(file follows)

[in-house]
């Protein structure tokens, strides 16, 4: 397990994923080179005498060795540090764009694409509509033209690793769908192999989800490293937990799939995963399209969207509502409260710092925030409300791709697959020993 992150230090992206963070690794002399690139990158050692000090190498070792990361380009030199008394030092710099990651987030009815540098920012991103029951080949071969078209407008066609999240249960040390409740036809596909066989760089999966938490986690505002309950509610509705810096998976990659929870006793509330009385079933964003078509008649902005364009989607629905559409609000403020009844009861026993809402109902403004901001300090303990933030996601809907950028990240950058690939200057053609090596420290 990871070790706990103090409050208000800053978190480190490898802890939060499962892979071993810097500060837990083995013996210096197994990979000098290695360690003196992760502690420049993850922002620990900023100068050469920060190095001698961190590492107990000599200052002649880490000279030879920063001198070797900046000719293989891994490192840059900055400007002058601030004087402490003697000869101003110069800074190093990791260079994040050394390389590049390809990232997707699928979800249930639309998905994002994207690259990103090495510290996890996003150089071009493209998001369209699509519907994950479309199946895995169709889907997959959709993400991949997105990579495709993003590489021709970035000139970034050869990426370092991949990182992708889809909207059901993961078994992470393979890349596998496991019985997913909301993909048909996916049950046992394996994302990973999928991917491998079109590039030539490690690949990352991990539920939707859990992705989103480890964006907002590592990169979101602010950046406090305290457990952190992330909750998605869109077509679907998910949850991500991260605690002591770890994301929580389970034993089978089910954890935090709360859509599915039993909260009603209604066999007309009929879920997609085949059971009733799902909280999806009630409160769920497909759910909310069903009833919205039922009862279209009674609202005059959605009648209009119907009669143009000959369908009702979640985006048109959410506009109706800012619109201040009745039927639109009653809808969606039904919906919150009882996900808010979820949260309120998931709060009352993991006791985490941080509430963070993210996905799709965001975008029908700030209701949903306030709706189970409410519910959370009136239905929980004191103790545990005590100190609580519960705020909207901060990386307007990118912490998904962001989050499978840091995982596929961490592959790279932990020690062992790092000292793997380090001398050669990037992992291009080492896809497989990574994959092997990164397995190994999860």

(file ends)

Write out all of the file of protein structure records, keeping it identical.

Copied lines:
[in-house]
């Protein structure tokens, strides 16, 4: 397990994923080179005498060795540090764009694409509509033209690793769908192999989800490293937990799939995963399209969207509502409260710092925030409300791709697959020993 992150230090992206963070690794002399690139990158050692000090190498070792990361380009030199008394030092710099990651987030009815540098920012991103029951080949071969078209407008066609999240249960040390409740036809596909066989760089999966938490986690505002309950509610509705810096998976990659929870006793509330009385079933964003078509008649902005364009989607629905559409609000403020009844009861026993809402109902403004901001300090303990933030996601809907950028990240950058690939200057053609090596420290 990871070790706990103090409050208000800053978190480190490898802890939060499962892979071993810097500060837990083995013996210096197994990979000098290695360690003196992760502690420049993850922002620990900023100068050469920060190095001698961190590492107990000599200052002649880490000279030879920063001198070797900046000719293989891994490192840059900055400007002058601030004087402490003697000869101003110069800074190093990791260079994040050394390389590049390809990232997707699928979800249930639309998905994002994207690259990103090495510290996890996003150089071009493209998001369209699509519907994950479309199946895995169709889907997959959709993400991949997105990579495709993003590489021709970035000139970034050869990426370092991949990182992708889809909207059901993961078994992470393979890349596998496991019985997913909301993909048909996916049950046992394996994302990973999928991917491998079109590039030539490690690949990352991990539920939707859990992705989103480890964006907002590592990169979101602010950046406090305290457990952190992330909750998605869109077509679907998910949850991500991260605690002591770890994301929580389970034993089978089910954890935090709360859509599915039993909260009603209604066999007309009929879920997609085949059971009733799902909280999806009630409160769920497909759910909310069903009833919205039922009862279209009674609202005059959605009648209009119907009669143009000959369908009702979640985006048109959410506009109706800012619109201040009745039927639109009653809808969606039904919906919150009882996900808010979820949260309120998931709060009352993991006791985490941080509430963070993210996905799709965001975008029908700030209701949903306030709706189970409410519910959370009136239905929980004191103790545990005590100190609580519960705020909207901060990386307007990118912490998904962001989050499978840091995982596929961490592959790279932990020690062992790092000292793997380090001398050669990037992992291009080492896809497989990574994959092997990164397995190994999860």